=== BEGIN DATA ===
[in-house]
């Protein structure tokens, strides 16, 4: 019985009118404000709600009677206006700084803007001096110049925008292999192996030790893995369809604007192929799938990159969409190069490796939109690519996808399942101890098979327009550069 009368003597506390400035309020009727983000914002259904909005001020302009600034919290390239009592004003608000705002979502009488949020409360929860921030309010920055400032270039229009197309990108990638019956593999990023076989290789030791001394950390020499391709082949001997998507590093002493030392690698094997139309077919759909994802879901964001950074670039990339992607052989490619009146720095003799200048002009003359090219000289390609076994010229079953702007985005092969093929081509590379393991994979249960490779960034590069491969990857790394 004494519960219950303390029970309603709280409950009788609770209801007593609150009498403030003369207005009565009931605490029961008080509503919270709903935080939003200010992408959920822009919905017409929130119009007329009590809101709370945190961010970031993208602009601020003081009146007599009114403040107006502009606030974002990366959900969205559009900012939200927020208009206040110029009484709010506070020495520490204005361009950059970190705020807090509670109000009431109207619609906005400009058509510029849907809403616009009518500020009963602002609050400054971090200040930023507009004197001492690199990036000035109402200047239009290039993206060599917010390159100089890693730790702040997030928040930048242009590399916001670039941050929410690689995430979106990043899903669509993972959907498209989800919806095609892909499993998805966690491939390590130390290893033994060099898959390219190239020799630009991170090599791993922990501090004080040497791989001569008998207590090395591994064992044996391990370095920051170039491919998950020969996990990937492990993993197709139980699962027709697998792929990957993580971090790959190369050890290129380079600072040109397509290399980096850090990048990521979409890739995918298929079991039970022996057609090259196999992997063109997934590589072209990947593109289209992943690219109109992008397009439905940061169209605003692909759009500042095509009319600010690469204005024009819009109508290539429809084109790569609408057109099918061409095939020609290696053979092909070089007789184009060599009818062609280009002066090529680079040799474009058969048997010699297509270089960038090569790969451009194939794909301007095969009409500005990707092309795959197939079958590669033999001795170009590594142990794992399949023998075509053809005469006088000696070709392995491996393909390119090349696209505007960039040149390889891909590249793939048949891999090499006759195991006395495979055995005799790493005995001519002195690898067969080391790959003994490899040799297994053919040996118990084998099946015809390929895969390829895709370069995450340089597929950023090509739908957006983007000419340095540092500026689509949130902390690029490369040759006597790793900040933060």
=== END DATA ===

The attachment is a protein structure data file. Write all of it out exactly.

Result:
[in-house]
């Protein structure tokens, strides 16, 4: 019985009118404000709600009677206006700084803007001096110049925008292999192996030790893995369809604007192929799938990159969409190069490796939109690519996808399942101890098979327009550069 009368003597506390400035309020009727983000914002259904909005001020302009600034919290390239009592004003608000705002979502009488949020409360929860921030309010920055400032270039229009197309990108990638019956593999990023076989290789030791001394950390020499391709082949001997998507590093002493030392690698094997139309077919759909994802879901964001950074670039990339992607052989490619009146720095003799200048002009003359090219000289390609076994010229079953702007985005092969093929081509590379393991994979249960490779960034590069491969990857790394 004494519960219950303390029970309603709280409950009788609770209801007593609150009498403030003369207005009565009931605490029961008080509503919270709903935080939003200010992408959920822009919905017409929130119009007329009590809101709370945190961010970031993208602009601020003081009146007599009114403040107006502009606030974002990366959900969205559009900012939200927020208009206040110029009484709010506070020495520490204005361009950059970190705020807090509670109000009431109207619609906005400009058509510029849907809403616009009518500020009963602002609050400054971090200040930023507009004197001492690199990036000035109402200047239009290039993206060599917010390159100089890693730790702040997030928040930048242009590399916001670039941050929410690689995430979106990043899903669509993972959907498209989800919806095609892909499993998805966690491939390590130390290893033994060099898959390219190239020799630009991170090599791993922990501090004080040497791989001569008998207590090395591994064992044996391990370095920051170039491919998950020969996990990937492990993993197709139980699962027709697998792929990957993580971090790959190369050890290129380079600072040109397509290399980096850090990048990521979409890739995918298929079991039970022996057609090259196999992997063109997934590589072209990947593109289209992943690219109109992008397009439905940061169209605003692909759009500042095509009319600010690469204005024009819009109508290539429809084109790569609408057109099918061409095939020609290696053979092909070089007789184009060599009818062609280009002066090529680079040799474009058969048997010699297509270089960038090569790969451009194939794909301007095969009409500005990707092309795959197939079958590669033999001795170009590594142990794992399949023998075509053809005469006088000696070709392995491996393909390119090349696209505007960039040149390889891909590249793939048949891999090499006759195991006395495979055995005799790493005995001519002195690898067969080391790959003994490899040799297994053919040996118990084998099946015809390929895969390829895709370069995450340089597929950023090509739908957006983007000419340095540092500026689509949130902390690029490369040759006597790793900040933060």